There’s a saying in the thru-hiker community: Either you do one of the Triple Crown trails, or you do all three.
I hiked the Appalachian Trail in 2019, nearly three years ago. This year, I am embarking on the second trail of my eventual Triple Crown.
I am officially thru-hiking the Pacific Crest Trail in 2022!!!
The PCT, like the AT, is a continuous long-distance footpath running south to north through protected, and often extremely scenic, land areas. While the AT runs from Georgia to Maine, the PCT travels from the Mexican Border near Campo and goes through California, Oregon, and Washington to the Canadian Border near Manning Park.
The PCT is longer than the AT at 2,650 miles (the AT was 2,192 miles the year I hiked it), but there is a shorter window of time to complete it due to the more extreme conditions, including high elevations, desert sections, and threat of wildfire, snow, and high water crossings. Most people thru-hike the PCT in about 5 months, and this is my projected timeline as well.
There was never really a question in my mind that I would one day hike the PCT, and eventually the Continental Divide Trail (CDT). Even while still on the AT, with the skin wearing off my feet in Maine and my gear falling apart, I already knew that there was a PCT thru-hike in my future.
I also hiked the 211-mile Nüümü Poyo (John Muir Trail) in 2017. (You can read a few posts from that hike here, but be aware that I had just started this blog and didn’t really know what I was doing!) Most of the Nüümü Poyo runs concurrent with the PCT through the Sierra Nevada in California. It was maybe the most beautiful place I have ever been to. After I completed that hike, I knew I would one day set foot on the PCT again to hike all the way from Mexico to Canada.
The big hurdle of beginning to plan my PCT hike was the permit system.
Because much of the PCT goes through protected wilderness areas and traverses delicate ecosystems, and because the trail has become so popular, the Pacific Crest Trail Association (PCTA) limits the amount of people who can start at the southern trailheads to 50 people per day from March 1 to May 31—the most popular window of time to start a northbound thru-hike.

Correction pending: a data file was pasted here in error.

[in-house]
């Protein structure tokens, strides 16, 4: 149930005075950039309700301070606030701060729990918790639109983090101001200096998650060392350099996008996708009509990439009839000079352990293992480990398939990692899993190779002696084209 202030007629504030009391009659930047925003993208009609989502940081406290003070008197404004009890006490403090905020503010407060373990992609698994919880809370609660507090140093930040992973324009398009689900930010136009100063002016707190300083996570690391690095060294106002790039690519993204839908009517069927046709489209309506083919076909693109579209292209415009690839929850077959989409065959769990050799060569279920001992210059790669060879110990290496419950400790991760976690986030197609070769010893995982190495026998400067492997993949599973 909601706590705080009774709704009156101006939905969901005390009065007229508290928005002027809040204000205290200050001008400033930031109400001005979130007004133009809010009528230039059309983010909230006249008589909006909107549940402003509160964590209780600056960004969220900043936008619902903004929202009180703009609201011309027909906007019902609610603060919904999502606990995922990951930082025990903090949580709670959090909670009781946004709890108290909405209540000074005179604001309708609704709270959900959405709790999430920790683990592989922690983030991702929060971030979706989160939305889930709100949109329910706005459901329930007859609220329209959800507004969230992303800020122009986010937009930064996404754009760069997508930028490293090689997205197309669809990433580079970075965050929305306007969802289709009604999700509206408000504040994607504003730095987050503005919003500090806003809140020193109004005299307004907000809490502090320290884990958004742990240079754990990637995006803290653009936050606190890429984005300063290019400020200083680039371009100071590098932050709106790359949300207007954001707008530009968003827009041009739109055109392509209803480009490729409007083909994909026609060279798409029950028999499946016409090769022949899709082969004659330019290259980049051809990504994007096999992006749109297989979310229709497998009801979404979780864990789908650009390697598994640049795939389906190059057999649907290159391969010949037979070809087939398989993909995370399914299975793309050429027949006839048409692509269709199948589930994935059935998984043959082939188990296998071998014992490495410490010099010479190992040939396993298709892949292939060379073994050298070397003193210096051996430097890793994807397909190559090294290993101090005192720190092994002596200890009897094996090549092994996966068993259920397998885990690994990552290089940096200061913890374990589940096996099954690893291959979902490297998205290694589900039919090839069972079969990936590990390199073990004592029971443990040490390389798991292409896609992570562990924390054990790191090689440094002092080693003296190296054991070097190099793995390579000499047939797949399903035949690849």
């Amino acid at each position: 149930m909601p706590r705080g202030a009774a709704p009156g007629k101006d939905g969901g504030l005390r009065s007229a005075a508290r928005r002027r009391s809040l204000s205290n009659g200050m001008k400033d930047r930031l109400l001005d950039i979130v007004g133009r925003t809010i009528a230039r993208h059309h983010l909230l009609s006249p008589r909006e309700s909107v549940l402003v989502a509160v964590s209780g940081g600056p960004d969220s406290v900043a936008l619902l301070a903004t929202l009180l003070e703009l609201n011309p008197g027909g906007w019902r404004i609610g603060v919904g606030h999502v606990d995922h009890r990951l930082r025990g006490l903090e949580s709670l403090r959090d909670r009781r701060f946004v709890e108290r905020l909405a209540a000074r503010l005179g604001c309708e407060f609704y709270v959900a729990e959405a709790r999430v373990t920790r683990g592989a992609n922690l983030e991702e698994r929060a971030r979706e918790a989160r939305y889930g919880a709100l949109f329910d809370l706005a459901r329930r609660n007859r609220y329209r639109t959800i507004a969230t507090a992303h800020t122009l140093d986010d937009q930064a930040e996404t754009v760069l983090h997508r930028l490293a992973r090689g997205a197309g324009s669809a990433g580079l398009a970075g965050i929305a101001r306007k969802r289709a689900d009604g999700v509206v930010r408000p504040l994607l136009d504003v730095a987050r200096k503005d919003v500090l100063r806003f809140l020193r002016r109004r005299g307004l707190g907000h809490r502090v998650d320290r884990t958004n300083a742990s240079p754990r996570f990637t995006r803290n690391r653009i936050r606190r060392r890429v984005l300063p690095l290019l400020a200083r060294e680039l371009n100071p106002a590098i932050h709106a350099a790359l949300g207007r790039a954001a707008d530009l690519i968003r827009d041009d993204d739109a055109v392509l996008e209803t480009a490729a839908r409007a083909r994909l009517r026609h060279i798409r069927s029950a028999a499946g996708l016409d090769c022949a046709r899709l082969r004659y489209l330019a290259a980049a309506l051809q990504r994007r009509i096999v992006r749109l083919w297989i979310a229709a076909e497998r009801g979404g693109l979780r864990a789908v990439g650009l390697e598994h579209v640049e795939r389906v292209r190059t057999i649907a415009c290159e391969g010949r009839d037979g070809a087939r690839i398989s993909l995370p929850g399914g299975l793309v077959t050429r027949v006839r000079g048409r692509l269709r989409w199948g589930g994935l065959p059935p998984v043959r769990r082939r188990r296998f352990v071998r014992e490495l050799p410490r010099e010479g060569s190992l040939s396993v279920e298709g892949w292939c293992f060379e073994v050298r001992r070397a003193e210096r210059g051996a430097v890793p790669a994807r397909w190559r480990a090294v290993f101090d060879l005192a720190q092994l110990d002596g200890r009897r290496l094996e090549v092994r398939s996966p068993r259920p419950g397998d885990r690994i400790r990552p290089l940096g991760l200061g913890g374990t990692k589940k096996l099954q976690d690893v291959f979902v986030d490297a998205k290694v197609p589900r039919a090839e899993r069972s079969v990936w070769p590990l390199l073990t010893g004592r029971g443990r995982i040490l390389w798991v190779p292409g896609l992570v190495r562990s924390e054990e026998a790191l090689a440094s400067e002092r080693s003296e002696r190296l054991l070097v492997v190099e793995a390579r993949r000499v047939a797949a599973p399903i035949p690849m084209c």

In order to thru-hike the PCT, you have to go through a nerve-wracking application process for a PCTA long-distance permit. There are two permit release dates. For the 2022 thru-hiking season, the first day was Tuesday, November 9, 2021, on which 35 permits per day were made available, and the second day was Tuesday, January 11, 2022, on which the remaining 15 permits per day were released.
When you arrive to the queue on permit day, you are assigned a random place in line. Then, when it is your turn, you are allowed into the application portal, and you have 20 minutes to fill out the application for your chosen start date.
Unfortunately, I did not score a permit on November 9.
Although I knew I had a second chance in January, I was sweating it for those two months. What if I didn’t get one? Would I have to plan another hike?
Although it is technically not illegal to hike the PCT without the PCTA long-distance permit, as long as a hiker obtains the necessary regional permits for all the protected areas the trail goes through, it is a major hassle, and it circumvents the entire reason why the permit system was set up in the first place. I was really hoping not to have to go this route, so for the second round of permits on the 11th, I took my process seriously.
I recruited several friends and family members to help me get places in line, and I made use of the browsers on multiple devices.
As the time to the portal application counted down, I took deep breaths and told myself that no matter what happened, it would work out.
Then it was 1:30. Showtime.
I got lucky with one of my open windows—it showed that I only had 19 minutes to wait. I was hopeful, but not overly so, as I patiently waited my turn.
Once I was let into the application portal, I couldn’t believe my luck. I practically had my pick of dates. I was overwhelmed as I quickly filled out my application and received the confirmation.
And then I started crying.
I’ve been questioning myself over and over these last few months, deciding whether this was really the route I wanted to take in life, wondering what else I would need to sacrifice on my quest to hike the Triple Crown.
But the minute I got that permit, there was no doubt in my mind. This is the path. I am on the right path.
There’s so much planning to do. I have to sort out my resupply strategy, sketch out an itinerary, pack food, shake down my gear, learn to set up my new tent, and develop a plan for the Sierras if there is too much snow.
For now, though, I’m still reveling in the joy that comes with knowing that in just a few short months, I will be the happiest, wildest, grimiest, freest, most alive version of myself again. I’ll be traversing and learning from some of the most beautiful spaces on this continent. I’ll get to see sky pilot and columbine again. I’ll get to carry an ice axe and eat 5,000 calories a day. I’ll get to meet other hikers and experience another trail. I cannot wait.
You’ll be hearing from me very soon.